Things started to look better after 2 years of blogging. The Google Adsense income was growing (slowly, but still growing) and a few course sales were coming in every now and then.

One great thing that happened in the first two years was that my blog got noticed by Microsoft and I was recognized as an Excel Most Valuable Professional (MVP) for my contributions in helping people learn Excel.

That made me one of the few people in the world who have this recognition (as of now there are about ~100 Excel MVPs in the world). This also gave me the confidence that I am on the right path (even when I was not making enough money).

Since launch, what has worked to attract and retain customers?

Email list

The thing that worked for me was having an email list. I currently have an email list of 40K+ active subscribers and I send weekly Excel tutorials and videos.

It takes some time to build credibility with email subscribers. Once my subscribers see that I keep adding value through my tutorials, some of these buy my courses. The best part of this is that 70%+ of my students have purchased at least three of my four courses. This tells me that people are finding these useful and coming back for more.

As of now, most of my traffic comes from search engines. This also helps me make money from Google Adsense.


Blog posts

Since I write all my articles myself, I try to publish 1 article per week. The ideas for these blog posts mostly come from my email list (or through comments on my blog posts).

I also make sure I do proper keyword research to ensure people are searching for that topic. In some cases, I publish content which is not about keywords, but in most cases, I pick topics that have a decent amount of volume.

I also try and cover each topic comprehensively. Sometimes this can be done in a single blog post, and sometimes I write multiple blog posts to cover different parts of a topic.


What has worked really well for me is having a YouTube channel. Currently, I have 40K+ subscribers on YouTube. Although YouTube doesn’t earn a lot of income directly, it allows my prospective students to check out my videos and experience how I teach.


How are you doing today and what does the future look like?

Since I am in the info products business, the margins are great. My major costs involve hosting, email service provider and some other tools/plugins I use.

Currently, I make ~$10,000 per month, 60% of which comes from online course sales. The rest comes from display ads (and a small amount from some affiliate products).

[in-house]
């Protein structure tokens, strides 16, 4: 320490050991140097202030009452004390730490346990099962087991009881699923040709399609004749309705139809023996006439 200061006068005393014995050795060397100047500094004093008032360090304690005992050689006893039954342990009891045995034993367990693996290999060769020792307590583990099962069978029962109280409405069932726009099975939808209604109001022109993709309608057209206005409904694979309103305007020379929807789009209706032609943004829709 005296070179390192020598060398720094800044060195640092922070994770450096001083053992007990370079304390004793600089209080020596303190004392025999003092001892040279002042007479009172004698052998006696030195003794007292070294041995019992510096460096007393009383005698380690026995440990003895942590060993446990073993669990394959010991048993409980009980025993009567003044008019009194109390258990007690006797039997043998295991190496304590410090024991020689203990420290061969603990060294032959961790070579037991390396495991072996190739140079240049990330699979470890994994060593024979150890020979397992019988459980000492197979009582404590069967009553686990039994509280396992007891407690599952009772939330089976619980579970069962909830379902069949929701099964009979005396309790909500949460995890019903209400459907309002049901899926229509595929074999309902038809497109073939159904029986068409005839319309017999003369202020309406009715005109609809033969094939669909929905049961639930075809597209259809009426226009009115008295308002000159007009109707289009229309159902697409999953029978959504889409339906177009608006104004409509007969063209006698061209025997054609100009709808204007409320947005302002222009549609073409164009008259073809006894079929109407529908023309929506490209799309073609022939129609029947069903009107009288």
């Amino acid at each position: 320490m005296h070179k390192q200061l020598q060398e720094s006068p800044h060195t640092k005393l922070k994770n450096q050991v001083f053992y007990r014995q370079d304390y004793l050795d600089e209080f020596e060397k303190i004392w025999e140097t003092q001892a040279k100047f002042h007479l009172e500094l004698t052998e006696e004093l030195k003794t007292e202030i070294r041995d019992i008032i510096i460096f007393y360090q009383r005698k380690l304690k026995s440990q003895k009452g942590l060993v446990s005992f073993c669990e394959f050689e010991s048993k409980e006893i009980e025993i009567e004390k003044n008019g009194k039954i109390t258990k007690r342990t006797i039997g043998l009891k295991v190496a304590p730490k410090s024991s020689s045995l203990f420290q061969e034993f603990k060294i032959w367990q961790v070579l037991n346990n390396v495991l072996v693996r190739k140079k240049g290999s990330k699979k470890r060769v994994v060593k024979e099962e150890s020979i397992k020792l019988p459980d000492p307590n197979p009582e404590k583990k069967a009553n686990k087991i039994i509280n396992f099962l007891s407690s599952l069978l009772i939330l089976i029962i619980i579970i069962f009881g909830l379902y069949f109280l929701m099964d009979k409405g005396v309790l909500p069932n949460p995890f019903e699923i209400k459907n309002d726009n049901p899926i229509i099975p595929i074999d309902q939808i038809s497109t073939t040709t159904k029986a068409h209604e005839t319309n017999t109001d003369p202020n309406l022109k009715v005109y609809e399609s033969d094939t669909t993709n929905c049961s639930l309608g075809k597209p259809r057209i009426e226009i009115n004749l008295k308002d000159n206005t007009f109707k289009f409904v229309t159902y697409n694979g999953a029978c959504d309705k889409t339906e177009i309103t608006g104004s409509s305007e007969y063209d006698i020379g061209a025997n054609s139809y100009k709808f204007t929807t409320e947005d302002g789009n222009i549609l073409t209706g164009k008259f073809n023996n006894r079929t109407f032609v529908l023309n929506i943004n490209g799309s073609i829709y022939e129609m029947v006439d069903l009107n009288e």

Since I already have four courses, I am working on improving these instead of creating new ones. I am also investing a lot of my time in creating high-quality tutorials and videos. This year, my focus will on improving my YouTube reach and getting more subscribers.

Apart from my Excel site, I also have a couple of Amazon affiliate sites that I working on. These are fairly new (6-7 months old) and are just starting to make money. I plan to create a few of these affiliate sites and scale these in the future.

I am also actively working on another blog - Craft of Blogging. Here I share my blogging knowledge and the tools/services that I use.

Through starting the business, have you learned anything particularly helpful or advantageous?

One of the mistakes that I made initially was to try and do everything myself. Although it made me more proficient and allowed me to tackle all the technical stuff, in hindsight, I could have outsourced a few things and focussed on things that mattered more.

Another mistake I made was to not learn about SEO in the initial days. I was lucky that my content worked and I started getting traffic, but I could have done better had I known SEO better.

What platform/tools do you use for your business?

DRIP for email automation. It’s extremely powerful and the level of automation you can achieve with it is insane. I have a lot of rules and workflows in the tool that allows me to segment my subscribers and serve them better.

TEACHABLE - I use this to host my courses as well as the payment processor to collect money. I like the fact that it’s very hands-off. Anyone can go and make the payment and they get instant access to my course, without me doing anything.

KINSTA - I have moved to Kinsta for hosting a few months ago and I absolutely love it. It’s a managed WordPress hosting and they take care of everything in the backend. They are surely more expensive than other hosting providers, but I find it worth it

What have been the most influential books, podcasts, or other resources?

Last year I read the book - Deep Work by Cal Newport. It has really helped me as I now use this technique on a daily basis. Since a lot of my time is spent on writing tutorials/articles, this helps me a lot.

I listen to a lot of podcasts and my favorite ones are Authority Hacker, The Smart Passive Income my Pat Flynn, Human Proof Design, Problogger, The Recipe for SEO Success show, and Business Wars by Wondery.

I also got a chance to be on a few Podcasts - Problogger, Human Proof Design, and Side Hustle School.

Advice for other entrepreneurs who want to get started or are just starting out?

One of the biggest mistakes I see a lot of new entrepreneurs making is not knowing their customer persona. A lot of people create products/services based on what they think the customer would want.

Always remember - you’re not your customer.

My suggestion would be to clearly understand your customer. If necessary, give your product for free and ask for their feedback. This can make a huge difference.

Are you looking to hire for certain positions right now?

I am not looking for any full-time employees, but I am working with part-time graphic designer and writers. I am also looking for part-time writers for my affiliate sites.

Where can we go to learn more?

If you have any questions or comments, drop a comment below!